The charismatic street artist JR has visited cities across the globe, from Rio de Janeiro to Phnom Penh, seeking through his photography and posters to give a face to the powerless ordinary person and to stand for their causes and communities.Read More
Beginning his artistic career as a teenage graffitist on the streets of Paris, JR by chance came upon an abandoned camera and began documenting his fellow underground artists. He pasted his photographs on city walls in 'sidewalk gallery' exhibitions.
JR's works typically involve pasting large-scale black-and-white photographs of ordinary individuals from different communities onto city walls, rooftops, or scaffolding structures.
While working on the series 'Portrait of a Generation' (2004–2006) the artist was inspired by footage of the 2005 French riots to paste photographs of individuals from Les Bosquets on the walls of Paris. The artist sought to rectify the unbalanced coverage and representation of the people of the riots.
The artist took his humanising cause overseas for the illegal exhibition Face 2 Face (2007) in Israel and Palestine. Pasting images of Israelis and Palestinians from the same professions making comic faces alongside each other, the artist sought to generate understanding that crossed divides.
After Face 2 Face, JR's practice grew to several simultaneous 'international' projects.
'Women Are Heroes' (2008–2009) began by acknowledging the women coping in the favelas of Brazil, and subsequently spread to cities worldwide. The project culminated in a final work covering the side of a large container ship that departed Le Havre for Malaysia.
Speaking at a TED Talk in 2011, JR proposed to 'turn the world inside out' with an international participatory art project empowering people to put up their own images and speak up about their own causes and experiences. Financed by a $100,000 TED Prize, the artist accordingly began the international participatory art project 'Inside Out' (2011–ongoing).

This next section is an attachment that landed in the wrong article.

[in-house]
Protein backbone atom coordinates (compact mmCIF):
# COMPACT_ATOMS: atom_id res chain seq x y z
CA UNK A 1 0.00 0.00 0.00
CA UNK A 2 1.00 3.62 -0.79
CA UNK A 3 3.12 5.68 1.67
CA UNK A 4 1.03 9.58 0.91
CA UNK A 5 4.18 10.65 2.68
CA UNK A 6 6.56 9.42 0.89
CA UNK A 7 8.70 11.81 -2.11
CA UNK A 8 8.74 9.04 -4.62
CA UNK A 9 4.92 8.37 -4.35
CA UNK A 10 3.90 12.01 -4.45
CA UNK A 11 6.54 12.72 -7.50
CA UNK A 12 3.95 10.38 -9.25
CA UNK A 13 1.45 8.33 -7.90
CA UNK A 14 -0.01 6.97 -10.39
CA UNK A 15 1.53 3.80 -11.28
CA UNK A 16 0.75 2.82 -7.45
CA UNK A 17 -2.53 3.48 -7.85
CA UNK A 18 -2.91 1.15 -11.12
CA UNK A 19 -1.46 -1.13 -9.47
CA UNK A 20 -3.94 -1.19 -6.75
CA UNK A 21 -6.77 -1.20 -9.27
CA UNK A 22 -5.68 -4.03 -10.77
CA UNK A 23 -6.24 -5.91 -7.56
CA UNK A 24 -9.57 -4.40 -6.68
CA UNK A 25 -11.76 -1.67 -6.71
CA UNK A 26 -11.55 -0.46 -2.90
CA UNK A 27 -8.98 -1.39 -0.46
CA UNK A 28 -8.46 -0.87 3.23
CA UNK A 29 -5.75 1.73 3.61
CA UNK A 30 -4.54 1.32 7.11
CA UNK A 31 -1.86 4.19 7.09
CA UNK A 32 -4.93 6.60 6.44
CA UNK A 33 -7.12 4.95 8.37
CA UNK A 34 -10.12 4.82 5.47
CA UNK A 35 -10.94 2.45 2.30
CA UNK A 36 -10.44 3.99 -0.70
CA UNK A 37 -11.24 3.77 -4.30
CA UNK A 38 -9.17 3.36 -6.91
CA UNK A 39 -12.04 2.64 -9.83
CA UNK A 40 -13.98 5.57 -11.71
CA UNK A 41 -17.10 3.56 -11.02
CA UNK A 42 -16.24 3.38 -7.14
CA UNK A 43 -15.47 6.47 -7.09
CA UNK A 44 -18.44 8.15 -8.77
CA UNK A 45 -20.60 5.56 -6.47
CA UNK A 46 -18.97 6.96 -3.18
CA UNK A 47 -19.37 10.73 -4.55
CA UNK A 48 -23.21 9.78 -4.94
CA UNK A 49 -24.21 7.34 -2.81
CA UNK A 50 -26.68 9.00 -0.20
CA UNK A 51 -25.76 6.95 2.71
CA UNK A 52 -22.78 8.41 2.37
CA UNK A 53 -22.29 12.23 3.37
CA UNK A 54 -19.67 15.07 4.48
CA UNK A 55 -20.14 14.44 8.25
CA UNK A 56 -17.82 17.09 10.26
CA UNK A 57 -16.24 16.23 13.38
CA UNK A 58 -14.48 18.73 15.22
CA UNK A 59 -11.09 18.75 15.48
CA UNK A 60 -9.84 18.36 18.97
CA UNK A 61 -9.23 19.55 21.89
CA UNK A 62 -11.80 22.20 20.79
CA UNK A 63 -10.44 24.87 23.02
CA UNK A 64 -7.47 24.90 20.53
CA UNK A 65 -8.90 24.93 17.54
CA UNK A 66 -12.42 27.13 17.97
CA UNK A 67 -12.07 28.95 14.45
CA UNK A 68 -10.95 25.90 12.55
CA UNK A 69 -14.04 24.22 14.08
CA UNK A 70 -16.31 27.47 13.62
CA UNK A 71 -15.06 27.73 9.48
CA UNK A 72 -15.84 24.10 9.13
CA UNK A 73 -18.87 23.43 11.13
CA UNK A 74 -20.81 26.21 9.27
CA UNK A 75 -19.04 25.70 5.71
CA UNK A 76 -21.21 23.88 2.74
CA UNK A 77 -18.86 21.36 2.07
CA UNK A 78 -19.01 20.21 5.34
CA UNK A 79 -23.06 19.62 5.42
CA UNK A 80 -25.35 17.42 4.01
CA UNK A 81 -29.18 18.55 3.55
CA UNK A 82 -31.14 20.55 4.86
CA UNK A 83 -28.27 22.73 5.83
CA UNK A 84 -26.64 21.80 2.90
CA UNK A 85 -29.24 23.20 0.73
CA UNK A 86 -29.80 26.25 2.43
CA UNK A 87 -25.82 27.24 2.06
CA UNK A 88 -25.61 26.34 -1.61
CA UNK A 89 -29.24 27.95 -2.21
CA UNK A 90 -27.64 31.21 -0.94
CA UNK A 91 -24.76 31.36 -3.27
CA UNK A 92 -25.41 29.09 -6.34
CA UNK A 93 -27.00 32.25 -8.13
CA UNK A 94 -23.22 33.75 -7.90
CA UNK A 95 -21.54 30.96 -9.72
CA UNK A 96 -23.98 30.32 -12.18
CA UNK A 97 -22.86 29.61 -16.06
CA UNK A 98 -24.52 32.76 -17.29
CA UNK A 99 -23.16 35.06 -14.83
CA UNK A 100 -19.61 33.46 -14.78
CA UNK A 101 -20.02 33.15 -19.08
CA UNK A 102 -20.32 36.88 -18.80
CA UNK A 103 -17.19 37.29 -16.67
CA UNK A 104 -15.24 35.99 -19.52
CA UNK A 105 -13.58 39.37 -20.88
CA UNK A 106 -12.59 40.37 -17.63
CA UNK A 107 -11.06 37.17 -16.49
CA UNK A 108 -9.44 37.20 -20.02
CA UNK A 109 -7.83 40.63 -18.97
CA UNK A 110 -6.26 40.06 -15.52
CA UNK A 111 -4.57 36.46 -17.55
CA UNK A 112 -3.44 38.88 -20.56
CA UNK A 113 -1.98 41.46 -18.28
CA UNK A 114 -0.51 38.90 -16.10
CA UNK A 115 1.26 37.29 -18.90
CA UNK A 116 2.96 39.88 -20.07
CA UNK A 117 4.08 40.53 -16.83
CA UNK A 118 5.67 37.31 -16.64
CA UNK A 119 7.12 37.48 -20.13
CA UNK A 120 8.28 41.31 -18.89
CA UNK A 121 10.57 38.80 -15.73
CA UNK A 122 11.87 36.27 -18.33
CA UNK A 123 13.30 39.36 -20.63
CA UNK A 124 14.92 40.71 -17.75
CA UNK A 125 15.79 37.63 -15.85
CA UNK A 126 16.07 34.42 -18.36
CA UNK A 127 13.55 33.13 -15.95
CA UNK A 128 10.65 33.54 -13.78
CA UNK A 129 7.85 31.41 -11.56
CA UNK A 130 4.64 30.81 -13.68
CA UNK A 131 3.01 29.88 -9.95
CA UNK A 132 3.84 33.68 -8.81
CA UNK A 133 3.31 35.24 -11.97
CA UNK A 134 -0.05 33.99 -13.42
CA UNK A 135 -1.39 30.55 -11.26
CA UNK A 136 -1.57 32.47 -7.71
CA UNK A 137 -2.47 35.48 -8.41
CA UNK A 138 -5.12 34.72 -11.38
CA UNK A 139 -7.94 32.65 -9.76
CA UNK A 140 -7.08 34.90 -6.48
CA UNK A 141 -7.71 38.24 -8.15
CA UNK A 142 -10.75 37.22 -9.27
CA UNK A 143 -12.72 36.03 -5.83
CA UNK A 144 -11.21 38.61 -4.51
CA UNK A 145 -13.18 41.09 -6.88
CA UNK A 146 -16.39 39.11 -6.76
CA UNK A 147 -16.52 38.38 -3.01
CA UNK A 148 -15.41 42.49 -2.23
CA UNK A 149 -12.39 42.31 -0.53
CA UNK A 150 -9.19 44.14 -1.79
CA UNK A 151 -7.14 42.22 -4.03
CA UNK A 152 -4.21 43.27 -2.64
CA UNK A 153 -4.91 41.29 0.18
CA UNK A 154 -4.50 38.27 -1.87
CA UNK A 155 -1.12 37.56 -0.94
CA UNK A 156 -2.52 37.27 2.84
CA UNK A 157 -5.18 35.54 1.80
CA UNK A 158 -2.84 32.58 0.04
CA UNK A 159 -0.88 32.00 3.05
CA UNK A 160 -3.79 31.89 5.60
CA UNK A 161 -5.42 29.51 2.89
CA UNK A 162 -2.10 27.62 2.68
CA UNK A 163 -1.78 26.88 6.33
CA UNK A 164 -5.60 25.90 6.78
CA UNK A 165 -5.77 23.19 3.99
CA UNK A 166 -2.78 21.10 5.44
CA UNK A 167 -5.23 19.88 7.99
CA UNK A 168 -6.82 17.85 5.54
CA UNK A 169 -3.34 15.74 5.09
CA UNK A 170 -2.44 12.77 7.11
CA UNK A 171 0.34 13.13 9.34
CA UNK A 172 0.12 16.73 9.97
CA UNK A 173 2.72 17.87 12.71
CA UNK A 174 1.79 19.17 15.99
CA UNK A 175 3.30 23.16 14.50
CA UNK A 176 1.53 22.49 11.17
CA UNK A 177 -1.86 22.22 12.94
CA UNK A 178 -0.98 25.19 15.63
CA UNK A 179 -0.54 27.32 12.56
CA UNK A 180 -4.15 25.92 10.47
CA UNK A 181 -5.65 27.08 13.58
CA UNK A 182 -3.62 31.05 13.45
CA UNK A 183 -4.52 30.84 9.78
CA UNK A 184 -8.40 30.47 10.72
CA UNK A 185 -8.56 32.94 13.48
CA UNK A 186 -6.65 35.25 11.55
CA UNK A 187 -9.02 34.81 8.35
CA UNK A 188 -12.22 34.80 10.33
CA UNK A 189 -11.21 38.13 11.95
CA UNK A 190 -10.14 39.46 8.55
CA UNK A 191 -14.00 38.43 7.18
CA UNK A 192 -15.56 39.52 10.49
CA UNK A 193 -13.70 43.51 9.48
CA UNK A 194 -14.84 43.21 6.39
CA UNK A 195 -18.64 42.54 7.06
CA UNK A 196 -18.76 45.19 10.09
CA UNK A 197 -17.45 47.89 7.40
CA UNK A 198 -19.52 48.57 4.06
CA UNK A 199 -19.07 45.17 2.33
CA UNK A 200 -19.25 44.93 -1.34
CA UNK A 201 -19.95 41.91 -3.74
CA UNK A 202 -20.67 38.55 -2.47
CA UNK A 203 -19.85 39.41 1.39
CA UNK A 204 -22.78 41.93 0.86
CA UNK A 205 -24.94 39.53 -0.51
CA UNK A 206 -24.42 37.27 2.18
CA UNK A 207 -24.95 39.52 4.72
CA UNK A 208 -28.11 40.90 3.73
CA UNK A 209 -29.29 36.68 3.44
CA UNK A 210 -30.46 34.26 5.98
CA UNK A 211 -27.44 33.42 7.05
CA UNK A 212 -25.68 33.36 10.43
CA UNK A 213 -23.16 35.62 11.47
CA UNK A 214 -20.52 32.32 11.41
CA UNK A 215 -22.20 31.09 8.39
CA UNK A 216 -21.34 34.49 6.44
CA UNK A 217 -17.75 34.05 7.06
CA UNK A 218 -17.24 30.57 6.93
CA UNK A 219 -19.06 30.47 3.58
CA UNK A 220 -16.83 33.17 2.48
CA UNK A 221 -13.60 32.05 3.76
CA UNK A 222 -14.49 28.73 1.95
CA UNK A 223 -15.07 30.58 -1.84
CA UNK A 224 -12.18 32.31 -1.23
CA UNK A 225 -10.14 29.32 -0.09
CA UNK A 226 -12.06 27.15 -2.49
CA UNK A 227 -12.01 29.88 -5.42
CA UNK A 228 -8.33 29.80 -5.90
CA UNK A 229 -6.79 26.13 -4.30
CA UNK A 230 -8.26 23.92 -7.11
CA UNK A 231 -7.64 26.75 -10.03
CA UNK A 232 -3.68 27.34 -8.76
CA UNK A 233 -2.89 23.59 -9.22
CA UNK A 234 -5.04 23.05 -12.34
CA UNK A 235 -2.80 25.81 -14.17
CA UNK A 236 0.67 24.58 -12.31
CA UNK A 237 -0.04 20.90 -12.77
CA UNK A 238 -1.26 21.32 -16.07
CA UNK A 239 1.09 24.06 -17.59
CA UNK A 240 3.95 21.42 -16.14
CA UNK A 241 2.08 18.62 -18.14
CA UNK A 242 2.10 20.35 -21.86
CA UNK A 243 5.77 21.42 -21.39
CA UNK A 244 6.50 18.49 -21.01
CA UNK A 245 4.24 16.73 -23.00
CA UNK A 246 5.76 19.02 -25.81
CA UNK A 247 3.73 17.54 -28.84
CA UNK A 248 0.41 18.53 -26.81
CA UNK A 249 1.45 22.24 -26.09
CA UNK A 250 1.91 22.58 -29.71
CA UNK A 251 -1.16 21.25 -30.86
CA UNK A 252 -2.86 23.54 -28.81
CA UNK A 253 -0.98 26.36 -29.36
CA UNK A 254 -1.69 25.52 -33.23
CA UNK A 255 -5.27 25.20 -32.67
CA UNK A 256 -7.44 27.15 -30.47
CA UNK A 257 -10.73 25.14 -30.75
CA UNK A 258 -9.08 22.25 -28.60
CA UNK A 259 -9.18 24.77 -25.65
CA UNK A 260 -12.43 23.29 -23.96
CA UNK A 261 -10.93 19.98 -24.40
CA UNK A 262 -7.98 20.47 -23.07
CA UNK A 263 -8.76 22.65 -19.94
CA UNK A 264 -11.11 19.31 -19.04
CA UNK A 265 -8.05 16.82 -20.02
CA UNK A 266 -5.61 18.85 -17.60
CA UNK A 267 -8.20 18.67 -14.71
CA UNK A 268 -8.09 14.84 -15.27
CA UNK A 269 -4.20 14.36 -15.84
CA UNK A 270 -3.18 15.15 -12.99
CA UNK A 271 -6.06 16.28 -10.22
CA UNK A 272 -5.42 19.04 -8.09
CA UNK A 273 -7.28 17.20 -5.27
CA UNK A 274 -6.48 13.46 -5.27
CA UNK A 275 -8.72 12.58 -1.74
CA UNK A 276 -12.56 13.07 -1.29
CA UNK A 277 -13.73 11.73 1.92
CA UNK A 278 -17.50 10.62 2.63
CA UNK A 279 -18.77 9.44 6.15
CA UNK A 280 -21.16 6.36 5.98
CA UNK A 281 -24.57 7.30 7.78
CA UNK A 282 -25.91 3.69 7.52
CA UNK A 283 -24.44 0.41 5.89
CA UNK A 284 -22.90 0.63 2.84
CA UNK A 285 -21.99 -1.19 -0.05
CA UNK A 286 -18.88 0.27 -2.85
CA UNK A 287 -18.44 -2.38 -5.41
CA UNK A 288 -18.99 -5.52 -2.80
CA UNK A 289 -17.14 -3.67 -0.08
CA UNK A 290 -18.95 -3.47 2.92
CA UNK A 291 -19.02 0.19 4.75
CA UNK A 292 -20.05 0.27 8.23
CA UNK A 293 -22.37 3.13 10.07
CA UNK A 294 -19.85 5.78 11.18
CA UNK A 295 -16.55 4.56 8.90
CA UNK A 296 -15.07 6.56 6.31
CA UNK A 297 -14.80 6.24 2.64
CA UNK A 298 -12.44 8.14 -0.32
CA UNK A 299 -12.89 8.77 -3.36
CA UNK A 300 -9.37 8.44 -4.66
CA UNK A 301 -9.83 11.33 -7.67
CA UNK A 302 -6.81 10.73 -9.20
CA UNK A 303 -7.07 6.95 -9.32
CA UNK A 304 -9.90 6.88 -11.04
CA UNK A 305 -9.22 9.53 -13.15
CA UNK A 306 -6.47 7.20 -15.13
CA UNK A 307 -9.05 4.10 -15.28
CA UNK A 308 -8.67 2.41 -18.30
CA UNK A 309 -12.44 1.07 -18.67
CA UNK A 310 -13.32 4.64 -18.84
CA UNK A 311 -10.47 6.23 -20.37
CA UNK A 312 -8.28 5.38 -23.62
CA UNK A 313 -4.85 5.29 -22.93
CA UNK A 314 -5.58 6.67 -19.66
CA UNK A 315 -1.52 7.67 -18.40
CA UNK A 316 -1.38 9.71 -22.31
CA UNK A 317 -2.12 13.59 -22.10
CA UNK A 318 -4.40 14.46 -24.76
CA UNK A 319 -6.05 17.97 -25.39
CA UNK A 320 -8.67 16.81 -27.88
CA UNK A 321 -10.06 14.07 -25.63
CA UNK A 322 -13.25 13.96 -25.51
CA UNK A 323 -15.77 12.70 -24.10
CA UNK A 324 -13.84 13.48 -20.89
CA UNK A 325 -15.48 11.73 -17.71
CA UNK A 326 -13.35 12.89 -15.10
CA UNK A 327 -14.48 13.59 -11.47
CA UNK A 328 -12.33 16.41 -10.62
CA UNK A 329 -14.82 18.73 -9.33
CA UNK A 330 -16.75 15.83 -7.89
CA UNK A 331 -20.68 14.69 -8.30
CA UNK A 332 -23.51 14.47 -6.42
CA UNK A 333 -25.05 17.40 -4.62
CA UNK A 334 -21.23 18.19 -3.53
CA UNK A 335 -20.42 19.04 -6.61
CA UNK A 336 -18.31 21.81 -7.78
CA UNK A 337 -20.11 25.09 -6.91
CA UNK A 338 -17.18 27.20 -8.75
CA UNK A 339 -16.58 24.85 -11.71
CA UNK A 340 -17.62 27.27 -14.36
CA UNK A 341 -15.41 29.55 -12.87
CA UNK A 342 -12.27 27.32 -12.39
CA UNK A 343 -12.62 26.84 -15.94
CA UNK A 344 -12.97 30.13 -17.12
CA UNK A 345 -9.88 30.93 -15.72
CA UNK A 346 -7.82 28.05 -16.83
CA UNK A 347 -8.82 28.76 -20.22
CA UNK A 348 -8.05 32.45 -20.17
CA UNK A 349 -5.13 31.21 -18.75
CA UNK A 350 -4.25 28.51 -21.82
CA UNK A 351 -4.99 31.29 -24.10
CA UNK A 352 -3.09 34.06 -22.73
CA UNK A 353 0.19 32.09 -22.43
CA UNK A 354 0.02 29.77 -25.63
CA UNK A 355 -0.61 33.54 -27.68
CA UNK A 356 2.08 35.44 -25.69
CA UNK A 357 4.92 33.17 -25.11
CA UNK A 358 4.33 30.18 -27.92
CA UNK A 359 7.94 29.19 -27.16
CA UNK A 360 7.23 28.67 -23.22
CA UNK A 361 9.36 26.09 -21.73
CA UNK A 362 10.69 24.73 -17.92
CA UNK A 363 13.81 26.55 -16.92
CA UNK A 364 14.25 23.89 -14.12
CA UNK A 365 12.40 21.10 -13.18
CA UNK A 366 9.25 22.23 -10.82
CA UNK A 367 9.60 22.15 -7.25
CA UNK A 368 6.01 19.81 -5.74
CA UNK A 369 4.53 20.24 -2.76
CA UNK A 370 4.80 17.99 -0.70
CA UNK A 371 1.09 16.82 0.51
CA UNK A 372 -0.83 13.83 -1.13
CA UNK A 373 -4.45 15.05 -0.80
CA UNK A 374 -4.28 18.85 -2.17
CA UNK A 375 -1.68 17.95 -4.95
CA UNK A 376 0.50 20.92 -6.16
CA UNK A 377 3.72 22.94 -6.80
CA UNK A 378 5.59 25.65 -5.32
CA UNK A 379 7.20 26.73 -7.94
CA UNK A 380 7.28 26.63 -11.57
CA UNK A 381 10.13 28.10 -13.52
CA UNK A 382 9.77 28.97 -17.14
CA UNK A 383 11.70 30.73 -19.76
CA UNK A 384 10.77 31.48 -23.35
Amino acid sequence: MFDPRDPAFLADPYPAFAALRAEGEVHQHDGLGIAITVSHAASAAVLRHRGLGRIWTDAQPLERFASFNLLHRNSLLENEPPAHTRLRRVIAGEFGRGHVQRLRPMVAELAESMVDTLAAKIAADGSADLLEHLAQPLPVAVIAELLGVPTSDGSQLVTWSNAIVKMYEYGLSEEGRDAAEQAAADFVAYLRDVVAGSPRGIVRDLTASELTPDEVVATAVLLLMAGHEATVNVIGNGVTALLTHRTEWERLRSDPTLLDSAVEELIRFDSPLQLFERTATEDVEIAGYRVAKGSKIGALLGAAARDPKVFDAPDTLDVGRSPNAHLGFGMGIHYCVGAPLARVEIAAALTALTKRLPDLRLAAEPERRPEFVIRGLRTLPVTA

Departing from his focus on people's faces, in 2016 in collaboration with the Louvre, JR turned to architecture. He made I.M. Pei's iconic glass pyramid 'disappear' into the façade of the palace in the background using an historic photograph and then returned in 2019 with an abundance of volunteers, paste, and paper, to illusionistically extend the pyramid below ground into a false crater.
The artist's 'Giants' series (2016) for the Olympic Games in Rio de Janeiro was another high-profile project in which huge photographs of unknown competing athletes were erected on scaffolding.
Not limited to the gigantic, JR has held solo exhibitions featuring smaller photographic and installation works in galleries across Europe, Asia, the United States, and Canada. He has also exhibited work in the Venice Biennale (2007), the Shanghai Biennale (2010), and the Havana Biennial (2019).
The artist also makes films utilising and documenting his work, including the Oscar-nominated documentary Faces Places (2017) directed by the late Agnès Varda, and the short film Ellis (2015), starring Robert De Niro.
Michael Irwin | Ocula | 2022